GRACE: OK, you know, Terry Sheridan, I stand corrected. She looks great in her mug shot, and she should because she paid a lot of money for this.

Out to the lines. Becky in Pennsylvania. Hi, Becky.

UNIDENTIFIED FEMALE: Hi, Nancy. I had called you a couple of months ago, before Christmas, asking my mom for your book, and she got it for me and it was awesome.

GRACE: Thank you.

UNIDENTIFIED FEMALE: So I just wanted to tell you that.

GRACE: Thank you.

UNIDENTIFIED FEMALE: I have a question for you, though.

GRACE: OK.

UNIDENTIFIED FEMALE: I was wondering if she has any kind of motive behind this. Like, was there anything as far as, like, domestic things going on, like abuse or anything, or...

GRACE: That`s a great question, Becky. Now, it`s my understanding that she claims the husband was abusive and forced her into deviant sex practices that a lot of these claims, which they could investigate anyway, were investigated and were deemed to be false.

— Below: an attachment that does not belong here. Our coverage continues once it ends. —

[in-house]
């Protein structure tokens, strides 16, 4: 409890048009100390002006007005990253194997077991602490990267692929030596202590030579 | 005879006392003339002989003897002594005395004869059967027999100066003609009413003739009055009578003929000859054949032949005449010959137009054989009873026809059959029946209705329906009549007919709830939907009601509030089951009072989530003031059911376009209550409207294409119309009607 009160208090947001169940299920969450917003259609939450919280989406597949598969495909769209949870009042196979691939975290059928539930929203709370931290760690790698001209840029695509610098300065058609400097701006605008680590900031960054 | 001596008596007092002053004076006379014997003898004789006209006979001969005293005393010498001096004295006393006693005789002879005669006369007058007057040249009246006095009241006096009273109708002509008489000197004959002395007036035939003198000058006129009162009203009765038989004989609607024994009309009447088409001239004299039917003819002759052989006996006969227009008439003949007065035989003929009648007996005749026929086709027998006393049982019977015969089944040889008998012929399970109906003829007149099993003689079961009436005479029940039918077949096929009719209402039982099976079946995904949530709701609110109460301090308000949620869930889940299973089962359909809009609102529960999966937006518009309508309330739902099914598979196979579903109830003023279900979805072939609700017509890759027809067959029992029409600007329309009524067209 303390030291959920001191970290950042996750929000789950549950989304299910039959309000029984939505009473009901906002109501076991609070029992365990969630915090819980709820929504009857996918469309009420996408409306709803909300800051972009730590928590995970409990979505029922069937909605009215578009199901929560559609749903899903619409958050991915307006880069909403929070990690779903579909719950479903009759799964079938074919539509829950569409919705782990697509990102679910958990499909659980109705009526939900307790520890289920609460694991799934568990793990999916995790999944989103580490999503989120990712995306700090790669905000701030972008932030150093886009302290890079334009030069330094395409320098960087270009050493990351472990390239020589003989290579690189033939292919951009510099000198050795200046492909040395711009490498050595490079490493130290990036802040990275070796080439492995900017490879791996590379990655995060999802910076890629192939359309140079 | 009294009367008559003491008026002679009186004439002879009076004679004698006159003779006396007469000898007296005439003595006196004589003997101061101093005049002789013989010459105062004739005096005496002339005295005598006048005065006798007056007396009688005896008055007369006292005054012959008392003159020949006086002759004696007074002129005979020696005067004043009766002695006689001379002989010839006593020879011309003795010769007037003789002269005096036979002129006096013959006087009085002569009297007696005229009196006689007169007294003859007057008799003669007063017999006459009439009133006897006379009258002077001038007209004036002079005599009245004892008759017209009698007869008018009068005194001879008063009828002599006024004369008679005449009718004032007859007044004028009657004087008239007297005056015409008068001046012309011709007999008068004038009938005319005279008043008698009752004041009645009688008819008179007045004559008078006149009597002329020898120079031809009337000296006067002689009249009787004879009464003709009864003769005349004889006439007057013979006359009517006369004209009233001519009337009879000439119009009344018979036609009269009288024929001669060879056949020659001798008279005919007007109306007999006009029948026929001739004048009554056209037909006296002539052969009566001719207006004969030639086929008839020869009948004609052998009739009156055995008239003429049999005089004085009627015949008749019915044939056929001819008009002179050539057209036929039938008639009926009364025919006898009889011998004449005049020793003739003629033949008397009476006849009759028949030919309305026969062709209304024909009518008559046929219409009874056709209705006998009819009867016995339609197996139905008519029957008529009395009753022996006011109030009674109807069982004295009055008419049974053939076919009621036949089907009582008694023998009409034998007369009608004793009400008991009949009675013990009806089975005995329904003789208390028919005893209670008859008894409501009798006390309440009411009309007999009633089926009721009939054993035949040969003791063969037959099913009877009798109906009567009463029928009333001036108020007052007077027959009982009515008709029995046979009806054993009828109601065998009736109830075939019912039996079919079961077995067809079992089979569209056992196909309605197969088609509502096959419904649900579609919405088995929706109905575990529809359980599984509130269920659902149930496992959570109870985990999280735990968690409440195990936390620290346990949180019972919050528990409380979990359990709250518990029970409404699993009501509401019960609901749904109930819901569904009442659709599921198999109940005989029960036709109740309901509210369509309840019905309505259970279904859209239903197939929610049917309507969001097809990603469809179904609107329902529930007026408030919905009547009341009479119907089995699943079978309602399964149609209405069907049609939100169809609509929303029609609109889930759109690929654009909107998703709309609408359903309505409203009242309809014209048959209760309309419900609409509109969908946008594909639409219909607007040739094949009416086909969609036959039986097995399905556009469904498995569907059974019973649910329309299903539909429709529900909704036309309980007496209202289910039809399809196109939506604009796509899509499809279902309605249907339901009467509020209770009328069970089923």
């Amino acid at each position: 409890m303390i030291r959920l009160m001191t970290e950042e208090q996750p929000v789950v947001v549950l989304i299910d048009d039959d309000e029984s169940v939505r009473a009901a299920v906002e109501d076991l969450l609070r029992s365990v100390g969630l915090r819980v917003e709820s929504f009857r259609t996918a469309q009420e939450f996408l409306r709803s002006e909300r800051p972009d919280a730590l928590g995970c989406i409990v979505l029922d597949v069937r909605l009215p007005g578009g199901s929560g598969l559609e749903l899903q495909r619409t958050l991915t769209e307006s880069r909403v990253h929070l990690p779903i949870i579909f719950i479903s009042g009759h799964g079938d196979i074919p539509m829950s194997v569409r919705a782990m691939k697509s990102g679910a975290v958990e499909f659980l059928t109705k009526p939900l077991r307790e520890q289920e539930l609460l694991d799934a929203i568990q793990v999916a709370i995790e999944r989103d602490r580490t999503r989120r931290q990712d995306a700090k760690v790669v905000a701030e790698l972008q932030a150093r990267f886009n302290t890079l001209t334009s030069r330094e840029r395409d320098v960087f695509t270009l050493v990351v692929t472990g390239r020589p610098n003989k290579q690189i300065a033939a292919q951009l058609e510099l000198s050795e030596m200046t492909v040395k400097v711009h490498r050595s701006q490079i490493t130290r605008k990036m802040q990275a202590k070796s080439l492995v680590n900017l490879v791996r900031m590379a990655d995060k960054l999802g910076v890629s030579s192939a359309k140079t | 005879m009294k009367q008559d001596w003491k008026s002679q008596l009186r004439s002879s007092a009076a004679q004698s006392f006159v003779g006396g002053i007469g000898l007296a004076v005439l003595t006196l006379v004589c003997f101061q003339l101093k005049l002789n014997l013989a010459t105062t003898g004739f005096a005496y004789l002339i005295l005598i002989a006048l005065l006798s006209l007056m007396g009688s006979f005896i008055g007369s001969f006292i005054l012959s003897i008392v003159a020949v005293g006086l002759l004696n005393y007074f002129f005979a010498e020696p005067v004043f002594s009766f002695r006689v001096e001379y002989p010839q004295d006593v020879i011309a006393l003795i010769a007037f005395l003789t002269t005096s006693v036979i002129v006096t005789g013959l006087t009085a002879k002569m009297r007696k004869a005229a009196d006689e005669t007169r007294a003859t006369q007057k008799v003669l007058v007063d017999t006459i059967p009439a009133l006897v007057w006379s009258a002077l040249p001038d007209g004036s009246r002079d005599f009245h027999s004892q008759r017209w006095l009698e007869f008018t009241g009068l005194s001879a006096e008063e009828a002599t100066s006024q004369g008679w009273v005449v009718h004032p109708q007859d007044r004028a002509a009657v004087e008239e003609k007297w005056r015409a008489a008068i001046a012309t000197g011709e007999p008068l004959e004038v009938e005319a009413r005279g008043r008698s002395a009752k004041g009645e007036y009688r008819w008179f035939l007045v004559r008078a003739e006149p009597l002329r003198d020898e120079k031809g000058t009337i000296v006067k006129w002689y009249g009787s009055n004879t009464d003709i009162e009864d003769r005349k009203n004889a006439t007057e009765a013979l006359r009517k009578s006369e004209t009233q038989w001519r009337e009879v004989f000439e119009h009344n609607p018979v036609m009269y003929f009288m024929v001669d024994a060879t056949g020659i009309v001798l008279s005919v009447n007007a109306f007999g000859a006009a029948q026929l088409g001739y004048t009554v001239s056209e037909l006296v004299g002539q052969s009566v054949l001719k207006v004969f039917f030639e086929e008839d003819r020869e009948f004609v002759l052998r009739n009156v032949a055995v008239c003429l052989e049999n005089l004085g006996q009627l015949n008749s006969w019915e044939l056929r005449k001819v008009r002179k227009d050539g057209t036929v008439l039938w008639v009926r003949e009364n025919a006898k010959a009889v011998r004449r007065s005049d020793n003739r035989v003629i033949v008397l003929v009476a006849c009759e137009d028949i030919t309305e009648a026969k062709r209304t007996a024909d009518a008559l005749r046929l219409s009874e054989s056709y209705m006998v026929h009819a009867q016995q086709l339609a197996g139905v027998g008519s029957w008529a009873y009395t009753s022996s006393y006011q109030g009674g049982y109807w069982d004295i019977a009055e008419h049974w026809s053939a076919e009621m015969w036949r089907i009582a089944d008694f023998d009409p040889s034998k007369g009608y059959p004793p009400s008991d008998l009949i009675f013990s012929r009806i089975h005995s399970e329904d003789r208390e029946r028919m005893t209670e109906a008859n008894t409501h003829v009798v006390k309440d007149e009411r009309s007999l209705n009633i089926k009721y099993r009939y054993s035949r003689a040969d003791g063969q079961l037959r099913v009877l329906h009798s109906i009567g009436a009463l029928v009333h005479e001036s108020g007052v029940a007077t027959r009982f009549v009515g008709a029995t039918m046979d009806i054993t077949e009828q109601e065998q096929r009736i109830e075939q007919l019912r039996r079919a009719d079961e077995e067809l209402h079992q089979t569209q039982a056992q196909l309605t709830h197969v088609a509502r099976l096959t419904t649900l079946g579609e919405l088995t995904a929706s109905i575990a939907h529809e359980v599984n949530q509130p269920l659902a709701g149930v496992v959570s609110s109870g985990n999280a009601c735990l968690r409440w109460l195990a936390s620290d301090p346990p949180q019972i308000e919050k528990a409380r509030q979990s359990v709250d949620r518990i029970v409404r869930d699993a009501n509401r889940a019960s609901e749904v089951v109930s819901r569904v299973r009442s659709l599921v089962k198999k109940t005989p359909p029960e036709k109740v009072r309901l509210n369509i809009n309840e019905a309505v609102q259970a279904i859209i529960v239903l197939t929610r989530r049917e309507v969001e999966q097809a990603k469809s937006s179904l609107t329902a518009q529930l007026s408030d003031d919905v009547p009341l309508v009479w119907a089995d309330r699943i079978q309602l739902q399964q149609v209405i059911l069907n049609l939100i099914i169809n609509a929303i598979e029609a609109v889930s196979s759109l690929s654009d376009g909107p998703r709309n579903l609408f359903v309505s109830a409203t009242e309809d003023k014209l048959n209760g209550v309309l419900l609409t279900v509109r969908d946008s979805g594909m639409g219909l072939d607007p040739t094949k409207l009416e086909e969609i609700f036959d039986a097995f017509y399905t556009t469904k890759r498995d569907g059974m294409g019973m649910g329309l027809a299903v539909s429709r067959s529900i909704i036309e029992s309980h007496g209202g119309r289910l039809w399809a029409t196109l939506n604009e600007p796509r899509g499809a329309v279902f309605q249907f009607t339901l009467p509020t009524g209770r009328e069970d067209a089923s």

What can you tell me, Rupa Mikkilineni, standing by there at the courthouse?

RUPA MIKKILINENI, NANCY GRACE PRODUCER: That`s right, Nancy. She alleges her former defense lawyer, who`s now stepped down -- she has a new defense lawyer out here in Mineola. I`m here in front of the courthouse. They appeared two days ago in court and -- with her new attorney, and this new attorney has remained very silent about these allegations. But the old attorney alleges sex abuse, as well as possibly child abuse. But these are unsubstantiated at this time.

GRACE: So when did she make these claims, Rupa? Were they made after she was busted for planning a hit?

MIKKILINENI: No, Nancy, they were made during the divorce filings. She -- yes.

GRACE: During the divorce.

MIKKILINENI: The last one-and-a-half years.

GRACE: So she sat on alleged child abuse claims until it came time to draw the line down the mansion and divvy up the assets. Then suddenly, he had abused the children? Am I getting the picture correctly, Rupa?

MIKKILINENI: Absolutely, Nancy. And not only this, those allegations were investigated by child protective services and the children were interviewed. And they said there was no abuse going on.

GRACE: OK, Rupa, while I`ve got you there in front of the courthouse, she had four children. What are their ages? Do you know?

MIKKILINENI: The two children -- the two minor children that are still living at home are 11 and 16. The two older children I believe are in college. We do not know their ages.